Ever heard of it? It was the first time in the history of the English language that speakers actively debated over language use, and it was just a part of the language revolution that was taking place in England in the 16th-17th centuries as our language transitioned out of the Middle English period.
The “controversy” arose over the massive influx of new words pouring into English from Latin (and other languages). Such words–called “inkhorn terms” because they were deliberately introduced into the language, largely by scholars, and were deemed by some to be “pretentious” or “artificial”–drastically increased the lexicon of English, and enabled authors like William Shakespeare to write with all the richness and variety they could muster.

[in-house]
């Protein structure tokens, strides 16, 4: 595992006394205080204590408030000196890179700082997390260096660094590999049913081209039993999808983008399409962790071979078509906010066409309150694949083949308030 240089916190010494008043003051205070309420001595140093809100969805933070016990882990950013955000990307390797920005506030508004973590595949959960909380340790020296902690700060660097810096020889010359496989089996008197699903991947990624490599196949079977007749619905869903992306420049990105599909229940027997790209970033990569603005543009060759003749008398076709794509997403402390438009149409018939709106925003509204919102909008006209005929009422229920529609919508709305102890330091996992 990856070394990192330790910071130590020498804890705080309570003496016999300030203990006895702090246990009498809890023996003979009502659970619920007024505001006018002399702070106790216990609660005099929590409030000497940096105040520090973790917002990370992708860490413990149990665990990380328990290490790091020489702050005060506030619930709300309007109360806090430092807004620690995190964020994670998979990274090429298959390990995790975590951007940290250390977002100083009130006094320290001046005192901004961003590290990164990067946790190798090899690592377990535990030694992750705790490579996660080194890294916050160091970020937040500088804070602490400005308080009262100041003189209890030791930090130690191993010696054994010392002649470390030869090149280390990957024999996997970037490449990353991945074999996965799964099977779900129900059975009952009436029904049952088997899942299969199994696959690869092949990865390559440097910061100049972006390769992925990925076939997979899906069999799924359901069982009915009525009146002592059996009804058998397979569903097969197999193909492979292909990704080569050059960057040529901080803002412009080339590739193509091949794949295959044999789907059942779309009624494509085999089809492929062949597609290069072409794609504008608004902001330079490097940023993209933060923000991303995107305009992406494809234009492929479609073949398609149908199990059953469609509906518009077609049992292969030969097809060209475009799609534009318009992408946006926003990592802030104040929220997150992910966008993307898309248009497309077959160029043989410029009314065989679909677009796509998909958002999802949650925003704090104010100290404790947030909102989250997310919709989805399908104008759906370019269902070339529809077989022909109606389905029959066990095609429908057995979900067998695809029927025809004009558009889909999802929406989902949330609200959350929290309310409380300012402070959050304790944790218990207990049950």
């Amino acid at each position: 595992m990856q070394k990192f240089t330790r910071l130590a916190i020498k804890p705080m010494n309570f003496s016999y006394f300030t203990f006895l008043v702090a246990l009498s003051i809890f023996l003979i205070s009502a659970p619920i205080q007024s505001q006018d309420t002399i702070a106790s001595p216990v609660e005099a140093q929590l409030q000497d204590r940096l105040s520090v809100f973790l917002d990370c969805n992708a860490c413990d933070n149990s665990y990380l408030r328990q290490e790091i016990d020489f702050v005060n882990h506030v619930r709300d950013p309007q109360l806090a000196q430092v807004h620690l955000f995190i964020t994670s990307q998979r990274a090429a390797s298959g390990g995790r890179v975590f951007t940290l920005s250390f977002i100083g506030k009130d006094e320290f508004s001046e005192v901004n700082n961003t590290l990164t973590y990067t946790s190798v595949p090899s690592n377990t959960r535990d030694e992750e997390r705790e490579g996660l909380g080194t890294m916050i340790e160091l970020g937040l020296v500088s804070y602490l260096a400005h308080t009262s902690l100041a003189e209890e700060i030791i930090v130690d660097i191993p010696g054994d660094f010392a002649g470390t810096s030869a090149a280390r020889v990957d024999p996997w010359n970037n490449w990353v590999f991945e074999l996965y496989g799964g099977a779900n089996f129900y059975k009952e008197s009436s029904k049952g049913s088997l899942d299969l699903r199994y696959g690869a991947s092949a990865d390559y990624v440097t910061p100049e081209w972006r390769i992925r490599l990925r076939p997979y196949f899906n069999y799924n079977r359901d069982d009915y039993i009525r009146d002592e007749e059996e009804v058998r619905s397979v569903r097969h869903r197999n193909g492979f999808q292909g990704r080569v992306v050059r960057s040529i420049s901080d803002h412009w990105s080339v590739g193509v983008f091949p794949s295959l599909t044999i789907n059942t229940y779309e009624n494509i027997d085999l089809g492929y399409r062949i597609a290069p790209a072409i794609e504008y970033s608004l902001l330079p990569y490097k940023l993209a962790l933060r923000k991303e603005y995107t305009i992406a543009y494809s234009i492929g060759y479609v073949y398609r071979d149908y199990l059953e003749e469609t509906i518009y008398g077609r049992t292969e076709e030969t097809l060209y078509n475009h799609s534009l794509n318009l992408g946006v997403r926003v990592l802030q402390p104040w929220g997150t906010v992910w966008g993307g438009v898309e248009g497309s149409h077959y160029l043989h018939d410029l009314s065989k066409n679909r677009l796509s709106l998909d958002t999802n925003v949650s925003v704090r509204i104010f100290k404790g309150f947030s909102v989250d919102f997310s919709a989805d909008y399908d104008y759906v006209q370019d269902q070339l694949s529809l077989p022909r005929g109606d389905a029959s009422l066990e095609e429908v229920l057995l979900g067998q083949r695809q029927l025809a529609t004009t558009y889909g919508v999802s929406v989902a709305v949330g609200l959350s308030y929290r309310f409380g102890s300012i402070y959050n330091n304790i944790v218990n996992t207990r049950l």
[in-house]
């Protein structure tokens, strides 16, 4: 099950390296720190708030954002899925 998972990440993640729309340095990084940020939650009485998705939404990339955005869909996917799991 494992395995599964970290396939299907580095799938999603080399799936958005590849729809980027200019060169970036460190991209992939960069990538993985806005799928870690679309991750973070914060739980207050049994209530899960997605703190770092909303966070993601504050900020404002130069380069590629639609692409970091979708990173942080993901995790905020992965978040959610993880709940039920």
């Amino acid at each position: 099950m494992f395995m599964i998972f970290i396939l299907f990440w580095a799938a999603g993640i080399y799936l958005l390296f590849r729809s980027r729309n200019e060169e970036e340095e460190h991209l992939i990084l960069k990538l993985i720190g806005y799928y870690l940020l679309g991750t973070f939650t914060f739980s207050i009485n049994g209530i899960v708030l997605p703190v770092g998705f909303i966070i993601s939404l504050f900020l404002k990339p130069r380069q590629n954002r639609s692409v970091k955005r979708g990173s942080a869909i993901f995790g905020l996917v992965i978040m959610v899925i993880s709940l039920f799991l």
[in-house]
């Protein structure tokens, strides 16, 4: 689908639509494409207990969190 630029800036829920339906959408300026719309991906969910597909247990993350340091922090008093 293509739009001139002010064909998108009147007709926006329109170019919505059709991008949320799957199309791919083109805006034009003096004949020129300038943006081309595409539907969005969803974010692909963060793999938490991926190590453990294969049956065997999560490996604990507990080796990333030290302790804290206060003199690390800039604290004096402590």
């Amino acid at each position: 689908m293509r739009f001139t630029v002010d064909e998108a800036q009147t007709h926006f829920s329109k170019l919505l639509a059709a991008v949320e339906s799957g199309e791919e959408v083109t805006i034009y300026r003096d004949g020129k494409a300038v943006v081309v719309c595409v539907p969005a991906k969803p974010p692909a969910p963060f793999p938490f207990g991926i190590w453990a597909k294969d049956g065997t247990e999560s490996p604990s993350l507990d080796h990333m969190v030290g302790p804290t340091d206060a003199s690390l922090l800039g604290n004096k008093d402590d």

So what’s wrong with that? Well, many scholars of the Renaissance believed that such borrowing would “corrupt” the English language, and clog it with unnecessary or unusable words that were merely temporarily fashionable. And indeed, thousands of inkhorn terms that were introduced during the period have since fallen out of fashion: exsufflicate, for example, which appears in Shakespeare’s Othello, and means “frivolous.”
Other words have hung on, though: we still have impede, but we lost its opposite expede (though its same root remains in expedient).
The truth is all languages change–there’s no such thing as “language corruption,” and great periods of change (like the Renaissance) show our language to be a highly adaptable, highly successful method of communication. And without the freedom to play with language, to invent new words and new uses, Shakespeare, Sidney, and Marlowe would never have produced what are surely some of the best works ever written in the English language. And there’s nothing controversial about that.